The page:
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Scientists Develop Brain-Microchip Bridge 118

dreampod writes "Canadian scientists have developed a microchip capable of monitoring the electrical and chemical communication channels between individual neurons. This is the first time scientists have been able to monitor the interaction between brain cells on such a precise and subtle level. In addition to providing the ability to see more easily the impact of drugs on various mental disorders during testing, this provides one of the first fundamental steps towards real mind-machine interface."

How 136 People Became 7 Million Illegal File-Sharers 313

Barence writes "The British government's official figures on the level of illegal file sharing in the UK come from questionable research commissioned by the music industry. The Radio 4 show named More or Less examined the government's claim that 7m people in Britain are engaged in illegal file sharing. The 7m figure actually came from a report written about music industry losses for Forrester subsidiary Jupiter Research. The report was privately commissioned by none other than the UK's music trade body, the BPI. The 7m figure had been rounded up from an actual figure of 6.7m, gleaned from a 2008 survey of 1,176 net-connected households, 11.6% of which admitted to having used file-sharing software — in other words, only 136 people. That 11.6% was adjusted upwards to 16.3% 'to reflect the assumption that fewer people admit to file sharing than actually do it.' The 6.7m figure was then calculated based on an estimated number of internet users that disagreed with the government's own estimate. The wholly unsubstantiated 7m figure was then released as an official statistic."

Comment Re:Grails and Groovy (Score 1, Interesting) 389

Grails mono should be "Have your cake and eat it too". It's amazingly productive and it integrates seamlessly with current java environments and skillset.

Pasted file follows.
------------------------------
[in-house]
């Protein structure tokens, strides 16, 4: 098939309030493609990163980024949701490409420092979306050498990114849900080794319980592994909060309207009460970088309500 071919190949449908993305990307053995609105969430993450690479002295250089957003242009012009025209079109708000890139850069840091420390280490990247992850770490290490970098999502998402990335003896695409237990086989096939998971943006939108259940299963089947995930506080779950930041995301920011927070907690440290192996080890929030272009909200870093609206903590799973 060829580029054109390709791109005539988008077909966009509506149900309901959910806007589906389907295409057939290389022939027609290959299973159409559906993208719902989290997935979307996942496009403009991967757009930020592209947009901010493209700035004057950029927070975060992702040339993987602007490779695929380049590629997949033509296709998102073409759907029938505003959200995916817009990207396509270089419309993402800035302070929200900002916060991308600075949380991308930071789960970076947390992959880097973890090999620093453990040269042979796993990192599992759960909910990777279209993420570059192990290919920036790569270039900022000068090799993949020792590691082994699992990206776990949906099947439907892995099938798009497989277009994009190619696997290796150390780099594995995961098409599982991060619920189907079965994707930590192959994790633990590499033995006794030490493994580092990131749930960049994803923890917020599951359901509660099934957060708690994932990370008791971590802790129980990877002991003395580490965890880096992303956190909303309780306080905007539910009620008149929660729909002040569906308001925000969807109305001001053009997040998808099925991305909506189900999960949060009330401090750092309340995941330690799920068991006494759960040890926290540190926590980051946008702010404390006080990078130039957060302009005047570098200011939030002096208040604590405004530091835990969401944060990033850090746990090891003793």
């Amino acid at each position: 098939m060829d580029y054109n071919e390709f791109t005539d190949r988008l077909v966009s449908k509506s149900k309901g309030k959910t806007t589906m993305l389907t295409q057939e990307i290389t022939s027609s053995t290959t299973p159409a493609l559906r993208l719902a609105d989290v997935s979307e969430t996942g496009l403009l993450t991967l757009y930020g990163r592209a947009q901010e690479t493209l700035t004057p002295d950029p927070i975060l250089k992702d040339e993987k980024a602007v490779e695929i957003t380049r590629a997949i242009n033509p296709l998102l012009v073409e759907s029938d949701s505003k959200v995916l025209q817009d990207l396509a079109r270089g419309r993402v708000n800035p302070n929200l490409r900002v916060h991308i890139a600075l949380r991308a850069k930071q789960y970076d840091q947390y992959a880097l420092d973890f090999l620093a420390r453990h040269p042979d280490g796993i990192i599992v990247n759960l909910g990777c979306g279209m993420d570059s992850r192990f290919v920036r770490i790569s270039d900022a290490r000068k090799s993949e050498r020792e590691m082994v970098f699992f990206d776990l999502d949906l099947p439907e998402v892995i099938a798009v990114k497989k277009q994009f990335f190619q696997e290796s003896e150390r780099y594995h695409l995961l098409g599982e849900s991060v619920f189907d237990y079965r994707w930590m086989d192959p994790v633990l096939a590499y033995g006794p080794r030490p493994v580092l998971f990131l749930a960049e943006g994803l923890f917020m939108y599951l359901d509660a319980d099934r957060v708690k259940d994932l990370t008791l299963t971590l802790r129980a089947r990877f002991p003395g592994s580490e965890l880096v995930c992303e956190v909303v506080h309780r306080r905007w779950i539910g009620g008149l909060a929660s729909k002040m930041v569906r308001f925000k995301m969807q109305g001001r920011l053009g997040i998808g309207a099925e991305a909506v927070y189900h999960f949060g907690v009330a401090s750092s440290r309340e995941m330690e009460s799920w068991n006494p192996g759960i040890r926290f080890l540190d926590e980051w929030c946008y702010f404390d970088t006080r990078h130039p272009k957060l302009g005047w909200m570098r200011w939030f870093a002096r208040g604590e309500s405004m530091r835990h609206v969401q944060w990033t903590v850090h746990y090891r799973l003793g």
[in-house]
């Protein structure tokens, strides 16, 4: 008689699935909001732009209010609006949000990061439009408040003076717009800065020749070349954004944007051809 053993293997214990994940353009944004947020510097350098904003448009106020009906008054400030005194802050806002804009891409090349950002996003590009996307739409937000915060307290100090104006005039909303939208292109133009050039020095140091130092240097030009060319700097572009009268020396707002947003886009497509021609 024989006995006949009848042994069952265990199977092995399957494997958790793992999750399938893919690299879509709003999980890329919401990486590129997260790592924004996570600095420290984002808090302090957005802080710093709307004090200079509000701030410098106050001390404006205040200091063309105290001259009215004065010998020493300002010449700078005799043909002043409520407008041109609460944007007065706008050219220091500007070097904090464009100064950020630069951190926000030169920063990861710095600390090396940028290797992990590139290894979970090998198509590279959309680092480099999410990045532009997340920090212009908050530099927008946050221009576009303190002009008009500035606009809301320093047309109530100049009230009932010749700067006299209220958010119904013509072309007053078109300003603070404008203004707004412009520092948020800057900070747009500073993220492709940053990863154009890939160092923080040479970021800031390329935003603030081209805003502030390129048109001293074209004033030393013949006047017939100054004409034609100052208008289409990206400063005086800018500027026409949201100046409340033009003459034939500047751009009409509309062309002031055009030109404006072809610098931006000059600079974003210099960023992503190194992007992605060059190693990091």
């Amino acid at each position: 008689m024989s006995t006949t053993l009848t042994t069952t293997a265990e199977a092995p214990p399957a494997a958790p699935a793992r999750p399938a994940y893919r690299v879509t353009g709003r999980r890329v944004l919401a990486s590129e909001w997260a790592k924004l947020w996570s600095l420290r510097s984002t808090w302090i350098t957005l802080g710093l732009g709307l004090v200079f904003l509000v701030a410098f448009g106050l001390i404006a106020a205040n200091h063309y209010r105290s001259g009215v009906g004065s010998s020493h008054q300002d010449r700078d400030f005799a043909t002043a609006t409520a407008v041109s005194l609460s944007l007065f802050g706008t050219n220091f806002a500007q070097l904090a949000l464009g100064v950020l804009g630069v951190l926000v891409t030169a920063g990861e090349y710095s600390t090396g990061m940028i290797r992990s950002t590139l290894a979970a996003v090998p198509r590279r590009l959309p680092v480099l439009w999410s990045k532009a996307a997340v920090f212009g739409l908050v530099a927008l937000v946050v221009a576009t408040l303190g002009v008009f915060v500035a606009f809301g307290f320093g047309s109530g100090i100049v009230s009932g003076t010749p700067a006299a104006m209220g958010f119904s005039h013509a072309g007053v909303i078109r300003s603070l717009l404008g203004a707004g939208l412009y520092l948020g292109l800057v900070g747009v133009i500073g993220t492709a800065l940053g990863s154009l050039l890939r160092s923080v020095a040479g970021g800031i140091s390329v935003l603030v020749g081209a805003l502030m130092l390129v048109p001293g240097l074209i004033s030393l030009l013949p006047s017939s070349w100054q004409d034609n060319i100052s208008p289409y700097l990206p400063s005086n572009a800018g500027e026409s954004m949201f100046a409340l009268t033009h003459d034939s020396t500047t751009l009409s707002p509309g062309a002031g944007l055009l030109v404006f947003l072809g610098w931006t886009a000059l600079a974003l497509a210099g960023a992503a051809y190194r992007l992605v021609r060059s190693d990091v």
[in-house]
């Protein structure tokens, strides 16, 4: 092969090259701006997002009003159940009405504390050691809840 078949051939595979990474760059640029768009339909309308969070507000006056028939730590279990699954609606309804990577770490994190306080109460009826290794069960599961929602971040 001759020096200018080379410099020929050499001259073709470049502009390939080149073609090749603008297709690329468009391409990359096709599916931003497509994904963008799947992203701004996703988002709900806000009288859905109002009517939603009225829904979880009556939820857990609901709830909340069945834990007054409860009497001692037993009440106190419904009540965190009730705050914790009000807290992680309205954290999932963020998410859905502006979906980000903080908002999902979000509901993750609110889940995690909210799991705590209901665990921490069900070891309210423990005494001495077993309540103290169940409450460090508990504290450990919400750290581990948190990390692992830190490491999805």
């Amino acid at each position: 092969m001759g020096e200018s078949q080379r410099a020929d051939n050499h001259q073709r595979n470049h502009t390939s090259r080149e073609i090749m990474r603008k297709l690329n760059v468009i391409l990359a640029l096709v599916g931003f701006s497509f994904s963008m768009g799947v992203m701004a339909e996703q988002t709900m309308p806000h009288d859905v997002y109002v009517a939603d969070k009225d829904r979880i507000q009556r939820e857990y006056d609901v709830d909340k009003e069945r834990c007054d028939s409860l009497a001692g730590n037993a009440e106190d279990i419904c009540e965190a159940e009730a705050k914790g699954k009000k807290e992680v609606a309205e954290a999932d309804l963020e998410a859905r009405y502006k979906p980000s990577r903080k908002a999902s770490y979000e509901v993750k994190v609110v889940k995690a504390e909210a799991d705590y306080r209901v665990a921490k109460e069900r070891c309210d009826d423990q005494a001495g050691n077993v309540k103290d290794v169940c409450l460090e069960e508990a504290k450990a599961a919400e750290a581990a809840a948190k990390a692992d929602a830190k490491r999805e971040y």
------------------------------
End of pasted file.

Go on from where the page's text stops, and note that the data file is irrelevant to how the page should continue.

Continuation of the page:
Groovy however i find not as amazing. Specially with all inconsistencies that \type annotation\ bring to the table.The humongous stacktraces are a sore in the eyes and complicate debug. The current IDE support is lacking but rapidly improving with SpringSource team efforts(STS2.1 has a pretty decent groovy&grails support).

There's a lot of room for improvement but it's definitely heading the right way.

Comment Re:Eclipse and Netbeans (Score 1) 1055

NB was like that when I was running 5.5 5 years ago in a 512mb win2K worstation.

In my current PC, NB6.7B takes 8s to boot, 2 more than eclipse but still...

To be fair, the default LAF takes 15+ seconds to boot and is generally slow even for common tasks. Changing to Nimbus or Metal often improve NB responsiveness and boot time IMO.

Comment Re:remarkably clueful (Score 1) 763

You misunderstood. One standard, not one manufacturer.

The control of the platform could be handled by a board of manufacturers, publishers, developers and consumers. Like and Open standard.

There would be no licenses or the license costs would cover the bureaucracy of the process, nothing else.

Hardware competition would come from Acer, IBM, Lenovo, Apple, Sony, Toshiba and whoever is capable of making computer hardware(and read the specs).

In the end, manufacturers would worry about competitiona dn lowering the prices, add functionalies and game deveopers woudl worry about making games and less about R&D for weird platforms, outrageous licesing fees, stupid content reviews(like MS does with live content), etc...

Comment Re:remarkably clueful (Score 1) 763

I'd append the following:

4. Supporting multiple-platforms can be a massive overhead. You develop a game for PC, than port it to 360 and PS3 to reach a bigger installed base and your game ends up costing 30~40% more plus taking 2x as long to be released.

5. You have to pay licensing fees in order to reach a bigger installed base by going multi-platform. Not to mention, having to bend over to manufactures to get your game approved for that platform.

A unified gaming platform would decrease costs by cutting #4 and #5. DRM could be included in the standard so interoperability would be guaranteed, cutting #3. The reduction in cost and the standardized platform/architecture would greatly affect #2 and #1 positively.


Balancing Performance and Convention 171

markmcb writes "My development team was recently brainstorming over finding a practical solution to the problem that's haunted anyone who's ever used a framework: convention vs. customization. We specifically use Rails, and like most frameworks, it's great for 95% of our situations, but it's creating big bottlenecks for the other 5%. Our biggest worry isn't necessarily that we don't know how to customize, but rather that we won't have the resources to maintain customized code going forward; it's quite simple to update Rails as it matures versus the alternative. What have your experiences been with this problem? Have you found any best practices to avoid digging custom holes you can't climb out of?"

Comment Re:all this data yet so much gets missed (Score 1) 139

Their services are pretty good, but such functionality is indeed missing.
I missed a Metric show that I wouldn't have they, who know I'm a Metric fan, warned me.

They know what I like, and they have info about albuns and shows, how had it is to fire an actually interesting newsletter once in a while.

You are always doing something marginal when the boss drops by your desk.